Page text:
In a nutshell
This review looked at whether SGLT2 inhibitors increase the risk of ketoacidosis in patients with type 2 diabetes (T2D). It found that long-term use of these medications increases the risk of ketoacidosis, particularly for older patients.
Type 2 diabetes (T2D) is a disorder involving high levels of glucose (sugar) in the blood. Over time, high blood glucose can cause damage to blood vessels and to other areas including the kidneys.
As the kidneys filter the blood, small channels, known as SGLT2, reclaim glucose. SGLT2 inhibitors are a type of diabetes medication which block these channels. This causes glucose to pass out of the body in the urine. This helps control blood glucose levels. Also, SLGT2 inhibitors reduce the risk of diabetic kidney disease. Examples of SGLT2 inhibitors include canagliflozin (Invokana), dapagliflozin (Farxiga), and empagliflozin (Jardiance).
Studies have indicated SGLT2 inhibitors may increase the risk of diabetic ketoacidosis (DKA). DKA is a rare but serious side effect of diabetes which occurs when the body cannot produce enough insulin. This signals to the body that there is not enough glucose. Instead, fat is converted into ketones to use as fuel. High levels of ketones cause the blood to become acidic, which can be life-threatening if it is not treated quickly. The association between the use of SGLT2 inhibitors and DKA is still not clear.
Methods & findings
This review included 39 studies with 60,580 patients with T2D. They included three large trials of the effect of SGLT2 inhibitors on heart health, and 5 trials of the effect on kidney function. All of the trials used a control group to compare to the patients taking SGLT2 inhibitors. 27 trials used a placebo (inactive pills) as a control, and 13 trials used another medication such as metformin (Glucophage).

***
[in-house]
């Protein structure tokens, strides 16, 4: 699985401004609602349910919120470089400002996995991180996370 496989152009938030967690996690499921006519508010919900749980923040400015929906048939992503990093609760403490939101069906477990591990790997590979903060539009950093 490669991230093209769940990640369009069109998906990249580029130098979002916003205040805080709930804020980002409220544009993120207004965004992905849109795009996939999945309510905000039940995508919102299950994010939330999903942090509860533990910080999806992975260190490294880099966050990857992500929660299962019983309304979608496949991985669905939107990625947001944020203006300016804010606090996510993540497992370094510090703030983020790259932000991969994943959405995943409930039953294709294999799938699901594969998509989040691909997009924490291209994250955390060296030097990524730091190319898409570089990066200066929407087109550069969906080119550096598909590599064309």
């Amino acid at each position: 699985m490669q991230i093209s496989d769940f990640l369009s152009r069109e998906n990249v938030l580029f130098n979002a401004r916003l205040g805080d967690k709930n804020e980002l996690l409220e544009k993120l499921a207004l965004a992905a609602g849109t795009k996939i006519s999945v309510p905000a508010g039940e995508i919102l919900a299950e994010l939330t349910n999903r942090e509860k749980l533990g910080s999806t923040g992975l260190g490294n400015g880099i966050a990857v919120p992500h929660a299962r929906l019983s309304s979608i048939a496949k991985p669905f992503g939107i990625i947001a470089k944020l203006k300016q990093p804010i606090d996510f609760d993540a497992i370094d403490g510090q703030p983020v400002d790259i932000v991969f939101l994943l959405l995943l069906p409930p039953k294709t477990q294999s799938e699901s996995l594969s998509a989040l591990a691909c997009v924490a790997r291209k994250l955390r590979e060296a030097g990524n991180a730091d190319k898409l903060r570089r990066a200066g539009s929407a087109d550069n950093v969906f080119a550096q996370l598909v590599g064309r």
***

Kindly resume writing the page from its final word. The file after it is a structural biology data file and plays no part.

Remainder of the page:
16 trials (41%) reported at least one case of DKA. There were 85 DKA events in total. Significantly more patients taking SGLT2 inhibitors had a DKA event compared to controls (0.18% vs. 0.09%). Patients taking SGLT2 inhibitors had 2.13 times higher odds of a DKA event.
After adjusting for other factors, patients over the age of 60 had 2.4 times higher odds of DKA. The risk of DKA was also higher when SGLT2 inhibitors were used for a longer period of time, particularly in studies over 52 weeks.
The bottom line
This study found that SGLT2 inhibitors increased the risk of DKA for patients with T2D. The risk was particularly increased when SGLT2 inhibitors were used for a longer period of time, and for patients over age 60.
The fine print
The study was not able to look at how the use of insulin injections influenced the SGLT2 inhibitors’ effect on DKA.
Published By :
Diabetes, Obesity and Metabolism
Original Title :
SGLT2 inhibitors and risk of diabetic ketoacidosis in patients with type 2 diabetes: systematic review and meta-analysis of randomized controlled trials.
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